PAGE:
Brazilian preparedness for the Olympics’ continues to haunt Rio De Janeiro as Olympic Medals begin to tarnish and decompose.
It’s not enough for Brazil that the International Olympic Committee called the Rio Olympics preparations for the 2016 Summer Games the worst they had ever seen. Now, well after the fact, Brazil is dealing with an entirely new embarrassment. This time it involves Olympic medals, the everlasting symbol of the 2016 Rio Olympic games.
Agence France-Presse is reporting that Olympic medals handed out to thousands of athletes have begun to corrode and tarnish. The report estimates that nearly 2,021 medals were handed out to Olympic athletes.
“We’re seeing problems with the covering on between six or seven percent of the medals, and it seems to be to do with the difference in temperatures,” said Rio 2016 spokesperson Mario Andrada, which would make for around 140 defective medals among the Olympic athletes who received them.
They added that this problem mainly seems to be occurring in silver medals. This should come as no surprise when they mention the difference in temperatures as the problem. Silver typically tarnishes and corrodes in wet and humid conditions if it is not rhodium plated. However, even without rhodium plating it typically takes some time for silver with a high purity to completely corrode and tarnish.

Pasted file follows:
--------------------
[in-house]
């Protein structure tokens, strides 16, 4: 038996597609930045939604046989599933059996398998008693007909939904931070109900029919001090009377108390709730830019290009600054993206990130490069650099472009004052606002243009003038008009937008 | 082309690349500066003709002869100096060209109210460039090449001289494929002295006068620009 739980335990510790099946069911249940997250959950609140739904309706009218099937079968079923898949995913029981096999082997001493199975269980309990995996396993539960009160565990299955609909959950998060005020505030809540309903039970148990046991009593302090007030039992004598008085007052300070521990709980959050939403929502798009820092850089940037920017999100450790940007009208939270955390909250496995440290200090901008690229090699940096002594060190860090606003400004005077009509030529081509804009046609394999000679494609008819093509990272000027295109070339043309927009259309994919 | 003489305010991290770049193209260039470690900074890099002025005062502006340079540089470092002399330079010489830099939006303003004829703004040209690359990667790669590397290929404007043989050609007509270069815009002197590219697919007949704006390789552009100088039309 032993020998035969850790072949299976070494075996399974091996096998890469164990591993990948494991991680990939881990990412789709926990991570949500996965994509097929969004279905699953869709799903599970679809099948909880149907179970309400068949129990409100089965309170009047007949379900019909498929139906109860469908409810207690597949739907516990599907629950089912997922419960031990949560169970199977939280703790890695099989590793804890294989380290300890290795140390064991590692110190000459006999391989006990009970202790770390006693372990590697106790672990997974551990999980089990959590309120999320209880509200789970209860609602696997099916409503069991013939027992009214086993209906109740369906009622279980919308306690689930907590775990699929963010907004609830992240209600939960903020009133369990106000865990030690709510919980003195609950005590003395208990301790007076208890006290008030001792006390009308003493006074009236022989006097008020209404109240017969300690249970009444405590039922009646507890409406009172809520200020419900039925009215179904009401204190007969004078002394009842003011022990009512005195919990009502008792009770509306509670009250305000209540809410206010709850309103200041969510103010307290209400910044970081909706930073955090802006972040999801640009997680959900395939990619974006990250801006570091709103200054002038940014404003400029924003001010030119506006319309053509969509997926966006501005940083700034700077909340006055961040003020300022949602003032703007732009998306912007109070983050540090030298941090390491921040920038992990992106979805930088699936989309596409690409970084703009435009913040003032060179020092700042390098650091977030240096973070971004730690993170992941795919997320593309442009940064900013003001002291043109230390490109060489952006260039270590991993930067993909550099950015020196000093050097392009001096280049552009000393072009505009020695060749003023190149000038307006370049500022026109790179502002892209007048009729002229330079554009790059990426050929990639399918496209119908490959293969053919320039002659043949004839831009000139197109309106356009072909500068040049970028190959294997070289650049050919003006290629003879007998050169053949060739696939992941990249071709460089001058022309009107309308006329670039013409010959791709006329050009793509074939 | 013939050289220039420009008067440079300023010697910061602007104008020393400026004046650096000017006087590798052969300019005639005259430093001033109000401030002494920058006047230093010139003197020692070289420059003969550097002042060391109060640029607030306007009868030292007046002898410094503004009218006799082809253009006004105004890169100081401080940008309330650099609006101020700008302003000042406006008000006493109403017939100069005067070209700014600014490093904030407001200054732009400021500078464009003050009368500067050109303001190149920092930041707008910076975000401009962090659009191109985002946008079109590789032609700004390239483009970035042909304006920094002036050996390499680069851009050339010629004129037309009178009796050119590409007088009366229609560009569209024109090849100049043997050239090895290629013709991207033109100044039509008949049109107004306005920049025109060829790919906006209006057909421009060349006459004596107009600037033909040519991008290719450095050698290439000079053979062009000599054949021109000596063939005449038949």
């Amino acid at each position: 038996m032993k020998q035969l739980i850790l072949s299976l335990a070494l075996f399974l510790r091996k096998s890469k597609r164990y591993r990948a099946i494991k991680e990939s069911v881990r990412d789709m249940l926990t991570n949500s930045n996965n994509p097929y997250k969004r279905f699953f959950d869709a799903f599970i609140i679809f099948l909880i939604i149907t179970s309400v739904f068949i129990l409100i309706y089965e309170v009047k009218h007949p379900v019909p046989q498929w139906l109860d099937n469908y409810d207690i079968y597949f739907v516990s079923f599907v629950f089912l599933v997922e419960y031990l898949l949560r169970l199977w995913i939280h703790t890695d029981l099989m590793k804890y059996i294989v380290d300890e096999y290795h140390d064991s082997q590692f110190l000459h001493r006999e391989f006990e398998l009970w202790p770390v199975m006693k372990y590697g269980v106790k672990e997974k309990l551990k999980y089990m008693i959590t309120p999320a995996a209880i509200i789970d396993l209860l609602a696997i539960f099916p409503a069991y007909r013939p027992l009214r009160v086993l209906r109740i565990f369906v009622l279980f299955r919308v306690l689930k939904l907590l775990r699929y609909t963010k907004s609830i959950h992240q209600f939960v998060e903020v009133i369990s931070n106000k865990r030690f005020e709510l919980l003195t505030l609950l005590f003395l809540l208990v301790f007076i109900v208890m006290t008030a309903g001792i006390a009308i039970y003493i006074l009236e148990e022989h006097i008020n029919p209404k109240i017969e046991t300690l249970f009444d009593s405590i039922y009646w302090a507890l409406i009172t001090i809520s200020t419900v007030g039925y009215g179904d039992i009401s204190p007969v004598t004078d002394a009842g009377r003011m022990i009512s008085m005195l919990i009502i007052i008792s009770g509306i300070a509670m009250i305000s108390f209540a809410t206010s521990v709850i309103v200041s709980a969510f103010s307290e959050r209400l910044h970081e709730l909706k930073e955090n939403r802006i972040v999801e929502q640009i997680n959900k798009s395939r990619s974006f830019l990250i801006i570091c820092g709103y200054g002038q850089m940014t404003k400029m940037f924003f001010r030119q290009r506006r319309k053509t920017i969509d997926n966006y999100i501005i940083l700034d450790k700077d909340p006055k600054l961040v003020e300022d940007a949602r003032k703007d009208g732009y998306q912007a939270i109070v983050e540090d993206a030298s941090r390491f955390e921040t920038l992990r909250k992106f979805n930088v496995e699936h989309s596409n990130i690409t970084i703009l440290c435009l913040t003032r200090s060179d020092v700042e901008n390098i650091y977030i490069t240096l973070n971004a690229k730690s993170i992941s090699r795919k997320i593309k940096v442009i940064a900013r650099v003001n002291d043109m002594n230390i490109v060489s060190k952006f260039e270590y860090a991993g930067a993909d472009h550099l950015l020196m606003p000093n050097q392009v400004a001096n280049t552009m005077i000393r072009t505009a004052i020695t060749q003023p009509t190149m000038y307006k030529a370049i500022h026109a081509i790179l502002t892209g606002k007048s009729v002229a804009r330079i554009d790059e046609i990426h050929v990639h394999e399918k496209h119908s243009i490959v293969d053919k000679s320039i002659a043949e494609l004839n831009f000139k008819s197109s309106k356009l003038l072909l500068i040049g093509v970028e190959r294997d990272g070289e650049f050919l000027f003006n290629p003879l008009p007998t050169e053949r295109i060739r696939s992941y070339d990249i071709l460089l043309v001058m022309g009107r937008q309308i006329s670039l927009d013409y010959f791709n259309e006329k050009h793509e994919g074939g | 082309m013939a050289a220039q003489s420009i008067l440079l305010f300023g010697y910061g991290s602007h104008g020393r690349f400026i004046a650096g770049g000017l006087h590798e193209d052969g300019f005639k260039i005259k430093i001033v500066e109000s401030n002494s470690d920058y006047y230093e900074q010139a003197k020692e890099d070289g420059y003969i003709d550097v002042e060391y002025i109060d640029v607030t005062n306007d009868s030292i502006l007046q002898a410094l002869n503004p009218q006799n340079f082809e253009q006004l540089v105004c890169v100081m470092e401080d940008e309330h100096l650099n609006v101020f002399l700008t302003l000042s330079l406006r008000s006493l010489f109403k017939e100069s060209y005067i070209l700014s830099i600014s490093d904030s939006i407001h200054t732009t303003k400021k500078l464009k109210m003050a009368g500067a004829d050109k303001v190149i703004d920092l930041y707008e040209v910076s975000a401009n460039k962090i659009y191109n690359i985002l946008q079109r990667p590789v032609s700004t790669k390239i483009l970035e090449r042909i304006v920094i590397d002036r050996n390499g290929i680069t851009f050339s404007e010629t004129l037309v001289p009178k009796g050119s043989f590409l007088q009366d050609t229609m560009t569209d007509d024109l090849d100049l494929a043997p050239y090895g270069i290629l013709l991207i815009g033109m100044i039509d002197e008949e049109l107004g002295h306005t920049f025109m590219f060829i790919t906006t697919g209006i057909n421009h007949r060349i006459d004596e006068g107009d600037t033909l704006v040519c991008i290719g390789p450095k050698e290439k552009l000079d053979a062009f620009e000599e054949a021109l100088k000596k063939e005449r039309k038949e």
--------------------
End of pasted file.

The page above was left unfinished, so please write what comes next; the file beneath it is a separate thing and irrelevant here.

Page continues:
Perhaps this has something to do with the recycled materials that the Olympics decided to use to create the Medals with for this year’s games. These Olympic medals, in particular, were spoken about in a way with a lot of braggadocios:
"“They make use of recycled raw silver at 92.5 per cent purity, coming from leftover mirrors, waste solders and X-ray plates.”"
It seems fitting that this is the final act for the Rio Olympics that saw a plethora of problems before and during the Olympics. Now the International Olympic Committee are asking the Brazilian mint to bail them out of this mess in an attempt to save face in the eyes of the entire world.
“Together with the IOC we’re setting up a system for replacing the defective medals,” said Mario Andrada, “The medals will either be repaired or replaced.” The United States will likely be most affected by this problem as they hold the highest silver medal count at 37. Great Britain, China, and France should will also likely be affected.